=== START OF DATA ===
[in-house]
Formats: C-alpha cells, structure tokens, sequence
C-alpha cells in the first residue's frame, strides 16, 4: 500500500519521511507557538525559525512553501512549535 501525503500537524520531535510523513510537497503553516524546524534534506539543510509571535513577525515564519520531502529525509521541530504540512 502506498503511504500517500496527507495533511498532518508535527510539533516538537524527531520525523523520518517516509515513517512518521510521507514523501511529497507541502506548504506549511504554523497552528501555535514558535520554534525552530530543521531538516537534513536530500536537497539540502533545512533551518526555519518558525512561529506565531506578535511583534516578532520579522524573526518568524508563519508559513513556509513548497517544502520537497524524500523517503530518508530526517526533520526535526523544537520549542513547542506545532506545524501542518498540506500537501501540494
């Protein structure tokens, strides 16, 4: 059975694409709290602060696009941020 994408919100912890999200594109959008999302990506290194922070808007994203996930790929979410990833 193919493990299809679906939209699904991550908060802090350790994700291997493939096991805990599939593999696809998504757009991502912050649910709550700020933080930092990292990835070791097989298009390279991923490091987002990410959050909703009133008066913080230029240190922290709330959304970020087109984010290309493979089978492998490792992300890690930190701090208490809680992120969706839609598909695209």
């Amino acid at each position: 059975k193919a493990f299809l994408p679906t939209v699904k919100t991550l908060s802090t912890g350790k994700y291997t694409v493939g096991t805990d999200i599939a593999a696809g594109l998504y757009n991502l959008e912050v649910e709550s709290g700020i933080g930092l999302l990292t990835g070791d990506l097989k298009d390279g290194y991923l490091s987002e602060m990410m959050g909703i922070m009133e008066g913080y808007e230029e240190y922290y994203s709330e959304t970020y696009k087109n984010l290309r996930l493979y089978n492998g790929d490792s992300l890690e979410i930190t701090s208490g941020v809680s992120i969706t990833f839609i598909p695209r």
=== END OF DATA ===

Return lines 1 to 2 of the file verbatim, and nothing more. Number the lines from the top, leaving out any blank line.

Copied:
[in-house]
Formats: C-alpha cells, structure tokens, sequence